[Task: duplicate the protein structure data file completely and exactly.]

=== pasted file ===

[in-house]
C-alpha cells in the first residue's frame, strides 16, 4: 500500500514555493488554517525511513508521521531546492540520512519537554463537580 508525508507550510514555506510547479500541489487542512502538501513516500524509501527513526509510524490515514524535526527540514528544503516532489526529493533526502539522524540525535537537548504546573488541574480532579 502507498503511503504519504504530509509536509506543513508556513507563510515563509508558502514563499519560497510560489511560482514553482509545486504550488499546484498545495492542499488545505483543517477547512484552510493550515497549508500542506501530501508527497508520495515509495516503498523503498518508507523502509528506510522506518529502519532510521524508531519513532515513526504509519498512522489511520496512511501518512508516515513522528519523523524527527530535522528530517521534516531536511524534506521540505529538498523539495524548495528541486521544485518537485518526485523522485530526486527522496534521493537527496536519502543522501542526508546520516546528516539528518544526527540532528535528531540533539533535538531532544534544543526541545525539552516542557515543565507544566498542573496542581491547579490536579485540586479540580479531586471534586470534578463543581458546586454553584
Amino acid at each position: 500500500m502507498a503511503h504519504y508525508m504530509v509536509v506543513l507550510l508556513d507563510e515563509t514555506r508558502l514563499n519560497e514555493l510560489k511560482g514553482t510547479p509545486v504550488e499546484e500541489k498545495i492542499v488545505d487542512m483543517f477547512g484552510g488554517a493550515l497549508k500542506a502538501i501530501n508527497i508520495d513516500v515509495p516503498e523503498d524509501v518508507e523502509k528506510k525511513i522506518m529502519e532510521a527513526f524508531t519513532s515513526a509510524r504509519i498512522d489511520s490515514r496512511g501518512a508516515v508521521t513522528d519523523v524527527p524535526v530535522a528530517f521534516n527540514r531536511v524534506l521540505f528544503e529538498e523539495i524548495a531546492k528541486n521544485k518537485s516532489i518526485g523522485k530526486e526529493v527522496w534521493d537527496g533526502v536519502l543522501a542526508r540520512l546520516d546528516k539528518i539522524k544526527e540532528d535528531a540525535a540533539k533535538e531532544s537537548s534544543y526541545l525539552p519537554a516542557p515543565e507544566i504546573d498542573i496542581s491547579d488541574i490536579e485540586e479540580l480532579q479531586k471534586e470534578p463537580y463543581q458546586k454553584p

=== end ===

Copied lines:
[in-house]
C-alpha cells in the first residue's frame, strides 16, 4: 500500500514555493488554517525511513508521521531546492540520512519537554463537580 508525508507550510514555506510547479500541489487542512502538501513516500524509501527513526509510524490515514524535526527540514528544503516532489526529493533526502539522524540525535537537548504546573488541574480532579 502507498503511503504519504504530509509536509506543513508556513507563510515563509508558502514563499519560497510560489511560482514553482509545486504550488499546484498545495492542499488545505483543517477547512484552510493550515497549508500542506501530501508527497508520495515509495516503498523503498518508507523502509528506510522506518529502519532510521524508531519513532515513526504509519498512522489511520496512511501518512508516515513522528519523523524527527530535522528530517521534516531536511524534506521540505529538498523539495524548495528541486521544485518537485518526485523522485530526486527522496534521493537527496536519502543522501542526508546520516546528516539528518544526527540532528535528531540533539533535538531532544534544543526541545525539552516542557515543565507544566498542573496542581491547579490536579485540586479540580479531586471534586470534578463543581458546586454553584
Amino acid at each position: 500500500m502507498a503511503h504519504y508525508m504530509v509536509v506543513l507550510l508556513d507563510e515563509t514555506r508558502l514563499n519560497e514555493l510560489k511560482g514553482t510547479p509545486v504550488e499546484e500541489k498545495i492542499v488545505d487542512m483543517f477547512g484552510g488554517a493550515l497549508k500542506a502538501i501530501n508527497i508520495d513516500v515509495p516503498e523503498d524509501v518508507e523502509k528506510k525511513i522506518m529502519e532510521a527513526f524508531t519513532s515513526a509510524r504509519i498512522d489511520s490515514r496512511g501518512a508516515v508521521t513522528d519523523v524527527p524535526v530535522a528530517f521534516n527540514r531536511v524534506l521540505f528544503e529538498e523539495i524548495a531546492k528541486n521544485k518537485s516532489i518526485g523522485k530526486e526529493v527522496w534521493d537527496g533526502v536519502l543522501a542526508r540520512l546520516d546528516k539528518i539522524k544526527e540532528d535528531a540525535a540533539k533535538e531532544s537537548s534544543y526541545l525539552p519537554a516542557p515543565e507544566i504546573d498542573i496542581s491547579d488541574i490536579e485540586e479540580l480532579q479531586k471534586e470534578p463537580y463543581q458546586k454553584p